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Queen rewards Scottish beer for Canadian sales success

On Tuesday this week Scottish brewer Innis & Gunn celebrated its second Queen’s Award for international trade in recognition of its export success.

Innis & Gunn beer was initially being used to flavour barrels for William Grant’s ale cask Scotch, before it was realised that the oak influence had produced a commercially-viable brew

Attending a ceremony at Buckingham Palace to collect the award were the brewer’s senior management as well as Peter Mielzynski, president of PMA, Innis & Gunn’s importer in Canada, where the brand is the biggest selling British bottled beer.

Speaking to the drinks business ahead of the ceremony, Mielzynski said that the dominant presence of Innis & Gunn in Canada was a result of fortuitous timing, market understanding and shrewd investment.

Despite importing almost entirely wines and spirits, Mielzynski had taken on the oak-aged beer in 2005, because Innis & Gunn chairman Tony Hunt was a director of PMA.

“We weren’t in the beer business, but I knew Tony Hunt – chairman of Innis & Gunn – who had been an overseas director on our board for many years, and when he brought the first bottles over to Toronto we thought the beer was delicious, so we agreed to help them.

“I remember saying that we could probably get the brand up to 2-3,000 cases eventually, but how wrong can you be – this year sales in Canada will be close to 500,000 cases, and the brand is accelerating.”

That makes Canada the largest market for Innis & Gunn, accounting for 40% of its sales, an impressive achievement for a label launched in 2003 as something of an accident – the beer was initially being used to flavour barrels for William Grant’s ale cask Scotch, before it was realised that the oak influence had produced a commercially-viable brew.

Initially, Mielzynski says the beer’s growth in Canada was a result of being in the right market at the right time.

“The timing of Innis & Gunn’s launch [in Canada] was perfect because it was a time when cottage breweries were starting to get popular and the consumer was getting tired of the mainstream beers out there.

“Also, Innis & Gunn was related to the single malt whisky market and that was hitting the roof,” he adds.

But the beer’s success was also due to the market-specific approach by Innis & Gunn, which priced the beer at the top of the Canadian beer category and then introduced a series of special editions just for the country – such as a Canada Day beer housed in a gift box decorated by a Canadian artist.

Despite a $5 price point, the beer sold out, encouraging Innis & Gunn to produce more line extensions specifically for the Canadian market, such as a rum-cask beer because Canadian consumers drink a lot of the dark spirit.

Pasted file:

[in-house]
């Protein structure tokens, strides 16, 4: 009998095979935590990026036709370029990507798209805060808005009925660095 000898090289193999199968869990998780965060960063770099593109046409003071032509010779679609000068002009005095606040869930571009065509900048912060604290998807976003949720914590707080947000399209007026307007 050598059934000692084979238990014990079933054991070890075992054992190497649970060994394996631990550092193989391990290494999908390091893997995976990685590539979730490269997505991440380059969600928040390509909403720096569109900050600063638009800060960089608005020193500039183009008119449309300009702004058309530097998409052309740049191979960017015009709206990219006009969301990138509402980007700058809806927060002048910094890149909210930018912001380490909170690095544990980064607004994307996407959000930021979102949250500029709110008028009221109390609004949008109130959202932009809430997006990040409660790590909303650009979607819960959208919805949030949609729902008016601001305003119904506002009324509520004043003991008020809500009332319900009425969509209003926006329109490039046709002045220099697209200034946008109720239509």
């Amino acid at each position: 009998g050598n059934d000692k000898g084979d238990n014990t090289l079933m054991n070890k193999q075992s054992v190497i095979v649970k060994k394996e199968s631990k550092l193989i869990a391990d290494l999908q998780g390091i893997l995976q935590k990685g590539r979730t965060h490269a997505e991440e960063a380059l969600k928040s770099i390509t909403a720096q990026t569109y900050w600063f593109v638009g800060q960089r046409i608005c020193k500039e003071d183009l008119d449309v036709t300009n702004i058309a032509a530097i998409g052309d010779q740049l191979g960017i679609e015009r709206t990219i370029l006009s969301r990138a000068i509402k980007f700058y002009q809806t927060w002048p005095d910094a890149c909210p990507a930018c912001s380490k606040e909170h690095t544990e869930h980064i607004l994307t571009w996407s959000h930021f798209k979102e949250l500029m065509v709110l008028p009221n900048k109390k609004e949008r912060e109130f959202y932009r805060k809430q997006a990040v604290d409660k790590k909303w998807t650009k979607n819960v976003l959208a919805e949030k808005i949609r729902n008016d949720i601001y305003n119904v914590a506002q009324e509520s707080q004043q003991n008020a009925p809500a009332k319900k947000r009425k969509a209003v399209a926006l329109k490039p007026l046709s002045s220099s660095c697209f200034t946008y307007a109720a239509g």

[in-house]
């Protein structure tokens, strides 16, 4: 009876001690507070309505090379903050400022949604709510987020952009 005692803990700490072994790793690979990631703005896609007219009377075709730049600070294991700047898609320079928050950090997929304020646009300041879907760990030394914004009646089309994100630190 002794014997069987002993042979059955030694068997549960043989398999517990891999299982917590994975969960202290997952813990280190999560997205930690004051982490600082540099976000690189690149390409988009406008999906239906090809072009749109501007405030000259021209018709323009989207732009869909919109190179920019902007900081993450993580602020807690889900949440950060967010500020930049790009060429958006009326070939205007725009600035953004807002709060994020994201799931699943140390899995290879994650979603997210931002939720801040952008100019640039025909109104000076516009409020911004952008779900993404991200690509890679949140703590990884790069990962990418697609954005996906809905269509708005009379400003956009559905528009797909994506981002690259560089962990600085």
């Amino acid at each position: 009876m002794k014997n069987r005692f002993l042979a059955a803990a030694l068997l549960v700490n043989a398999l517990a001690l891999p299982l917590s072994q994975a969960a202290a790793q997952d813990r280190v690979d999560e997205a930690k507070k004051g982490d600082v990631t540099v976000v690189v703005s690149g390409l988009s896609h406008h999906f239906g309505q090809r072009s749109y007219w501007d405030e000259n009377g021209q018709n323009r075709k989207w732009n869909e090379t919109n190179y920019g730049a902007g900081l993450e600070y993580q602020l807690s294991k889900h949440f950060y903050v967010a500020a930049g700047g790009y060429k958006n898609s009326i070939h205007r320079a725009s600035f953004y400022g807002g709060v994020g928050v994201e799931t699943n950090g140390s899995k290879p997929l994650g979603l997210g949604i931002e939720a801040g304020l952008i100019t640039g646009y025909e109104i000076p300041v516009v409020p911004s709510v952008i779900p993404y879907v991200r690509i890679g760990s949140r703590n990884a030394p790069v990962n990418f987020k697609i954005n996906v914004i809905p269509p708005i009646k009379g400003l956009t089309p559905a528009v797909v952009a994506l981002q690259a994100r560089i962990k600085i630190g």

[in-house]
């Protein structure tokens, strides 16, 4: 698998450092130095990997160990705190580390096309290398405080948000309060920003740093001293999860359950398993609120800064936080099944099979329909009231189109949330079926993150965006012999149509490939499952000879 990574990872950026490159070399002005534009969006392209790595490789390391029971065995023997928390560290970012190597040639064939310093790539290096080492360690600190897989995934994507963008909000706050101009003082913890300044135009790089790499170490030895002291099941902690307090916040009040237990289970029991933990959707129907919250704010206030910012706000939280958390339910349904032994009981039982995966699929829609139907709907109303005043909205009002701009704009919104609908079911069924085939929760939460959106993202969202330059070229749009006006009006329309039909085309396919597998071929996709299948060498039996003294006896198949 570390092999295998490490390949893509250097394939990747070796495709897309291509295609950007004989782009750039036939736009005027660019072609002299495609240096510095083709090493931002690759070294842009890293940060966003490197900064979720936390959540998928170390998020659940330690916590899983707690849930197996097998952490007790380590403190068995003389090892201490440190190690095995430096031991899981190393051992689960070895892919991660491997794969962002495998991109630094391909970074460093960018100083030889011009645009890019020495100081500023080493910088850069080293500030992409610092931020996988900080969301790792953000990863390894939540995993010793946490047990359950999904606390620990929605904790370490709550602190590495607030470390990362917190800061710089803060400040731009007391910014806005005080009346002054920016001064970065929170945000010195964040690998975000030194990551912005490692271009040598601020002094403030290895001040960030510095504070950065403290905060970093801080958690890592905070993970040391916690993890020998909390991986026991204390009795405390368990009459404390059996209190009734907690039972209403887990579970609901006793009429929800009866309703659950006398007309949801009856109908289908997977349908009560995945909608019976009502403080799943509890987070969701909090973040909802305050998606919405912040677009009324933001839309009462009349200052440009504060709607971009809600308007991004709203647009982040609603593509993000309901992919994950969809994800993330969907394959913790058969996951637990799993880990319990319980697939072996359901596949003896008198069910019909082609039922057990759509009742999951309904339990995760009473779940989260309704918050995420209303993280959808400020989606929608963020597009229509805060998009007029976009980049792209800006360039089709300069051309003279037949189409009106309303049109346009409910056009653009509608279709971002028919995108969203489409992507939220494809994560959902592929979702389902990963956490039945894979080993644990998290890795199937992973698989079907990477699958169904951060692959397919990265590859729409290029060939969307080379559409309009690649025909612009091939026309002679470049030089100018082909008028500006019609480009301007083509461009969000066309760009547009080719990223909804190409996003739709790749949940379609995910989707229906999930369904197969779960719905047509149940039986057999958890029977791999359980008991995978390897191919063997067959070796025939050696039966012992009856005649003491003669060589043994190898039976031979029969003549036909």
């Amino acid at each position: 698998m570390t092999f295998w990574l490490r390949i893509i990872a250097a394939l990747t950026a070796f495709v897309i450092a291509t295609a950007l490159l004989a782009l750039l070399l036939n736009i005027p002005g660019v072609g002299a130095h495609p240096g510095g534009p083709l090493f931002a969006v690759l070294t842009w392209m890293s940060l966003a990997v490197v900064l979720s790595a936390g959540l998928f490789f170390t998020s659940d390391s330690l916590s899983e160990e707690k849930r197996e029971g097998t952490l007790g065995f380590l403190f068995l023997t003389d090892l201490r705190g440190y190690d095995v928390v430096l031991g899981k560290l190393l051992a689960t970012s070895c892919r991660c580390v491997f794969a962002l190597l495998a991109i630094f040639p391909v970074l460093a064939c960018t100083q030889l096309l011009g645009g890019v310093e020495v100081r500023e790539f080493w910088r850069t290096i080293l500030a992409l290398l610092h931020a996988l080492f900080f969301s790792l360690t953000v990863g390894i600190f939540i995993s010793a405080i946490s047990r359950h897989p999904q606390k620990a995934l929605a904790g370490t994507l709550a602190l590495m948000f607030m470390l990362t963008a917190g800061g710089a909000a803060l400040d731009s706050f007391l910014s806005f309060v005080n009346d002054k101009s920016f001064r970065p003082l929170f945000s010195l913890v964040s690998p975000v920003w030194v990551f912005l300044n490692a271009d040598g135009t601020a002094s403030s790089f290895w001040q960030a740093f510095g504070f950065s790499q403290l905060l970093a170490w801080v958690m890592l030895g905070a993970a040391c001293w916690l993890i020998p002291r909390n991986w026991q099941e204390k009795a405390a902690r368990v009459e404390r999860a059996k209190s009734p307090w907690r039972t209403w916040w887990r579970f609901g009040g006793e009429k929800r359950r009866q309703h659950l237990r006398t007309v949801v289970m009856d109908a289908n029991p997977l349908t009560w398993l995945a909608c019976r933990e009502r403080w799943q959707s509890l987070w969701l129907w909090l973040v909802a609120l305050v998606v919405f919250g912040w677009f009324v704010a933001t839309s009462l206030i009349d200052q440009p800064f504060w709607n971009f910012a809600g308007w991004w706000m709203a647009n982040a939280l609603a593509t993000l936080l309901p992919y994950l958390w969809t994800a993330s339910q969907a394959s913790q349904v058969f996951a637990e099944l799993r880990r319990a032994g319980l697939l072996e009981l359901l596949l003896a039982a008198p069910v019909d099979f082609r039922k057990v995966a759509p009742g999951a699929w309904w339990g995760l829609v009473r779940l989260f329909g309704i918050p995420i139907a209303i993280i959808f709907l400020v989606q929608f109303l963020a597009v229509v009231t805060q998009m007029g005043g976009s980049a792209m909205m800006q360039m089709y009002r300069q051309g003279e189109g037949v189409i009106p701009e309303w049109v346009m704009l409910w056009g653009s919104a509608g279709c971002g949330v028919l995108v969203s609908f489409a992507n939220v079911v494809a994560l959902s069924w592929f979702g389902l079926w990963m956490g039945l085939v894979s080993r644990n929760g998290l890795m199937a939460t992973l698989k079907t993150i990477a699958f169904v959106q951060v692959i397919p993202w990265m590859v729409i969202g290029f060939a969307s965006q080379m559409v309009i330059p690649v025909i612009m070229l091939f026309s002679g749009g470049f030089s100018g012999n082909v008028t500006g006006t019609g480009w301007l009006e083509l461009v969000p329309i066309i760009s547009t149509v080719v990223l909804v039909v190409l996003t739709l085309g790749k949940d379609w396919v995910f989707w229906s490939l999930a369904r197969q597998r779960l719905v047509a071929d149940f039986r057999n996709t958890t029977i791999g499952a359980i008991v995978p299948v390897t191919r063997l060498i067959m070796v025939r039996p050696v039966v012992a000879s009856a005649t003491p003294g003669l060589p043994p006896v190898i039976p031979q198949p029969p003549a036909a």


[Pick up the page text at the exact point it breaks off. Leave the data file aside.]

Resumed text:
Innis & Gunn has also invested in sales personnel in the market, and this, together with the beers tailored for the Canadian market, as well as good timing, has not only meant the Scottish brew is the best selling bottled British beer in the market, but it is still growing.

Indeed, the beer is up by 10% in sales at present, which Mielzynski says is particularly impressive because the imported beer category is down 5.5% in the Liquor Control Board of Ontario (LCBO) as the retailer switches its focus to more profitable premium spirits.

UK-based Innis & Gunn chairman Tony Hunt also told db that a further factor in the Scottish beer’s Canadian success stems from the use of a wine and spirits distributor in the market.

“PMA is a highly successful company selling premium wines and spirits, it is not a beer company, so the PMA team are extremely enthusiastic about the beer and sell it as though it was a premium wine or spirit.”

Continuing, he said, “If we had gone to McKinsey [Consulting] and said, ‘where shall we export the beer’, they wouldn’t have said ‘go to Canada’, but it has been hugely successful thanks to our local partner.”

Looking ahead, Mielzynski says Innis & Gunn is now starting a project to install the beer on draft in Canadian pubs which don’t stock bottled beer, assuring db that the product on draft tastes as good as the beer in bottles.

Meanwhile, back in the UK, Hunt says he is working on a new initiative connected to his belief that craft lager has a strong future. “The UK is a very big lager market but there is very little with flavour and quality so we think there is an opportunity to make craft lager work in the UK, and that is a current project.”

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